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Beth Moore: ‘I Can No Longer Identify With Southern Baptists’
The Beth Moore brand has, for decades, been synonymous with the Southern Baptist Convention. The partnership, though, is over —

The Beth Moore brand has, for decades, been synonymous with the Southern Baptist Convention. The partnership, though, is over — at least in its official capacity.

In a new interview with the Religion News Service, Moore announced she no longer feels at home in the SBC, a shift that comes as she has ended her professional partnership with LifeWay Christian Resources, the publishing, and distribution division of the SBC.

She told RNS’ Bob Smietana on Friday she is “no longer a Southern Baptist.”

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“I am still a Baptist,” Moore clarified, “but I can no longer identify with Southern Baptists. I love so many Southern Baptist people, so many Southern Baptist churches, but I don’t identify with some of the things in our heritage that haven’t remained in the past.”

The breakup between Moore’s Living Proof Ministries and LifeWay was reportedly amicable.

Becky Lloyd, director of LifeWay Women, said the organization will continue to work with Moore and will still sell some of her books as well as promote events hosted by the author and Bible teacher.

“Our relationship with Beth is not over,” she said. “We will continue to love, pray, and support Beth for years to come. LifeWay is so thankful to the Lord for allowing us to be a small part of how God has used Beth over many years to help women engage Scripture in deep and meaningful ways and help them grow in their relationship with Jesus Christ.”

Moore has become increasingly interesting to the media as she is a prominent Christian leader who has been critical of former President Donald Trump. Outside her criticism of the Republican leader, it’s unlikely mainstream journalists would pay as much attention to her shift away from the SBC.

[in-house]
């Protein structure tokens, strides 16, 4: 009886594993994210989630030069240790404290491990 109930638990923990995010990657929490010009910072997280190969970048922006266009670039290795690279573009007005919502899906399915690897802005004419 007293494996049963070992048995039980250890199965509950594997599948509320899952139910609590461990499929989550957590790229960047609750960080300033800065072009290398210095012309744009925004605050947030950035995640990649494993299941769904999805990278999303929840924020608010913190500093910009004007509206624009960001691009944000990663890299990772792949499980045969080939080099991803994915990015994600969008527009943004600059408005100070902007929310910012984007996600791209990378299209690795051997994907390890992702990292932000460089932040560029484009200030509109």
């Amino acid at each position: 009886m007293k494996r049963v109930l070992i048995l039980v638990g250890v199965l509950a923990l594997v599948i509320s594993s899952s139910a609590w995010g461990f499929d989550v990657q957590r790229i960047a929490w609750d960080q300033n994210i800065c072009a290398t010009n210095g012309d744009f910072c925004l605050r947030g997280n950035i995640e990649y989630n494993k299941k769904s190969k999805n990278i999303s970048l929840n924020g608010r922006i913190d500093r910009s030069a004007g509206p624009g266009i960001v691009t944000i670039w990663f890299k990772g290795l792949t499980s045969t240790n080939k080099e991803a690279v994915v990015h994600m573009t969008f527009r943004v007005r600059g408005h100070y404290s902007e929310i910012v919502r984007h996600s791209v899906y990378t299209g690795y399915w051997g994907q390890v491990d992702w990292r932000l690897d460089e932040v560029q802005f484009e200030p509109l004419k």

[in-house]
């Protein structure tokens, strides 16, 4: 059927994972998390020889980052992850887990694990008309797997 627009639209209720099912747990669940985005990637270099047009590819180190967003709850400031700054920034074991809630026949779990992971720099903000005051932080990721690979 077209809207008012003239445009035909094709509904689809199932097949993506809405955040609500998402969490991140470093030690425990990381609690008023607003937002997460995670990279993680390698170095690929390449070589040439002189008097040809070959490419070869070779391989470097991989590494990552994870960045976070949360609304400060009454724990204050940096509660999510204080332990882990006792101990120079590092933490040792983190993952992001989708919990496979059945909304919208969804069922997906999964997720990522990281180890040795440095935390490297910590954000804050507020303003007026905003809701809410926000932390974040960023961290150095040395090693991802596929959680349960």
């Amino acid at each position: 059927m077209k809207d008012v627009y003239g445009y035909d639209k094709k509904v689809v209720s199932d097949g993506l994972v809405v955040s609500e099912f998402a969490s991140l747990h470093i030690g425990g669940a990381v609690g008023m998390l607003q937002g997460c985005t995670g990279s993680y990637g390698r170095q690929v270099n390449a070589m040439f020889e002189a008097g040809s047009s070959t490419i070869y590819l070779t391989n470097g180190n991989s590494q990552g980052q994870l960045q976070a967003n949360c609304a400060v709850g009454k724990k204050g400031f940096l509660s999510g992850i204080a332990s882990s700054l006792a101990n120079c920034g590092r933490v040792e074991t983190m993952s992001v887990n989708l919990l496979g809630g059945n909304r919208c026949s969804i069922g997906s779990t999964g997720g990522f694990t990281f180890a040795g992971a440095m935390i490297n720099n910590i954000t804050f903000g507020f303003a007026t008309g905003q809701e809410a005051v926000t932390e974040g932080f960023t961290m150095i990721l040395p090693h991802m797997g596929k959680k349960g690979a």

She told RNS she was “shocked” by the now-infamous “Access Hollywood” tape, in which Trump — then a reality TV star — bragged about his sexual exploits with women, whom he said allowed him to do things as a result of his celebrity status.

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“This wasn’t just immortality,” she recalled. “This smacked of sexual assault.”

Moore, 63, told Smietana she expected Southern Baptist leaders to condemn Trump and dismiss him as a viable candidate. While many still voted for Trump in 2016 and again in 2020, several prominent Christians did condemn his 2005 comments.

Dr. Russell Moore, president of the SBC’s Ethics and Religious Liberty Commission, rebuked Trump’s words as “a disgrace” and “a scandal to the gospel of Jesus Christ and to the integrity of our witness.”

And, although he went on to vote for Trump last November, in 2016, Southern Baptist Theological Seminary President Albert Mohler described both Trump and then-Democratic presidential nominee Hillary Clinton as “unsupportable.” As for Trump, he argued in an op-ed for The Washington Post that Christians should not “allow a national disgrace to become the Great Evangelical Embarrassment.”

Moore has also been very vocal in her criticism of the SBC’s handling on matters of racism and sexism.

In 2018, she published a post titled, “A Letter to My Brothers,” outlining the mistreatment she has experienced over the years in Southern Baptist circles simply because she is a woman serving in ministry alongside men.

The author and speaker has, over the last few years, spoken out about her own experience with sexual abuse and has called for Christians to reckon with the issue since February 2019, when the Houston Chronicle published a report that detailed more than 700 cases of sexual abuse among Southern Baptists over two decades.

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